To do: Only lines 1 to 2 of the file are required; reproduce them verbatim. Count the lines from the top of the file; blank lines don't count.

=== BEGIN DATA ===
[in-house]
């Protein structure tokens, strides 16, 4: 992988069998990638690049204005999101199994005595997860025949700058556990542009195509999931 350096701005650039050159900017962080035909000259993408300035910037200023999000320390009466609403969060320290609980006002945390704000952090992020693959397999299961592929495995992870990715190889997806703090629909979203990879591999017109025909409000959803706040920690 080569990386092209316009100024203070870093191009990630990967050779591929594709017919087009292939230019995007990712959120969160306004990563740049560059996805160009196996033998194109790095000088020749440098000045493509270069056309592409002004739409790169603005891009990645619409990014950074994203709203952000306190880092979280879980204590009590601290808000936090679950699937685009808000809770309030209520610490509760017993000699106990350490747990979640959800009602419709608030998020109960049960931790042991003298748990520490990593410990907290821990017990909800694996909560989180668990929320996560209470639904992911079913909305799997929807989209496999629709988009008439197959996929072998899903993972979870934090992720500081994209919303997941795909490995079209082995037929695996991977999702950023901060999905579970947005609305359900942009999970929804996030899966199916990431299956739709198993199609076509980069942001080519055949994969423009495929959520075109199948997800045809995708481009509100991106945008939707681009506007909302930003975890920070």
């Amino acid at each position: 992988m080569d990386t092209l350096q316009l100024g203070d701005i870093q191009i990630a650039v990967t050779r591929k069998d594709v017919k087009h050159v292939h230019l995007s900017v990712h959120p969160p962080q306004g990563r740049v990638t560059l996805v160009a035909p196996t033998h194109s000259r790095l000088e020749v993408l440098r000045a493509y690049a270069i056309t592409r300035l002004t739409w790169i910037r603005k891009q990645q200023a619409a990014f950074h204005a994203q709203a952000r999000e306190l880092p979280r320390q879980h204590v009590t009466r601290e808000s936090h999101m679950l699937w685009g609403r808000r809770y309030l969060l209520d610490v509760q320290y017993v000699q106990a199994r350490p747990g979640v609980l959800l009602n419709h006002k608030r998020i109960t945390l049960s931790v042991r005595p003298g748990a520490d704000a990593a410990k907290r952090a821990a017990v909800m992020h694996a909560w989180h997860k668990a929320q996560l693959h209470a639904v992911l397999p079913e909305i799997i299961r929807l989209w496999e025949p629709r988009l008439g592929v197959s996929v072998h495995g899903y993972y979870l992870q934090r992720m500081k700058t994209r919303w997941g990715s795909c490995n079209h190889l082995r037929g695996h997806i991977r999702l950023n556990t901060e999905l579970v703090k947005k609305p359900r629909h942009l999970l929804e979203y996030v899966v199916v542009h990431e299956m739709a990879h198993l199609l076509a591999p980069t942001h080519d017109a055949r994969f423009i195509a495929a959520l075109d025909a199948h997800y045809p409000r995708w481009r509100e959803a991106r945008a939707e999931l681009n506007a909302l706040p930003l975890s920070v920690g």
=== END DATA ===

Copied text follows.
[in-house]
């Protein structure tokens, strides 16, 4: 992988069998990638690049204005999101199994005595997860025949700058556990542009195509999931 350096701005650039050159900017962080035909000259993408300035910037200023999000320390009466609403969060320290609980006002945390704000952090992020693959397999299961592929495995992870990715190889997806703090629909979203990879591999017109025909409000959803706040920690 080569990386092209316009100024203070870093191009990630990967050779591929594709017919087009292939230019995007990712959120969160306004990563740049560059996805160009196996033998194109790095000088020749440098000045493509270069056309592409002004739409790169603005891009990645619409990014950074994203709203952000306190880092979280879980204590009590601290808000936090679950699937685009808000809770309030209520610490509760017993000699106990350490747990979640959800009602419709608030998020109960049960931790042991003298748990520490990593410990907290821990017990909800694996909560989180668990929320996560209470639904992911079913909305799997929807989209496999629709988009008439197959996929072998899903993972979870934090992720500081994209919303997941795909490995079209082995037929695996991977999702950023901060999905579970947005609305359900942009999970929804996030899966199916990431299956739709198993199609076509980069942001080519055949994969423009495929959520075109199948997800045809995708481009509100991106945008939707681009506007909302930003975890920070």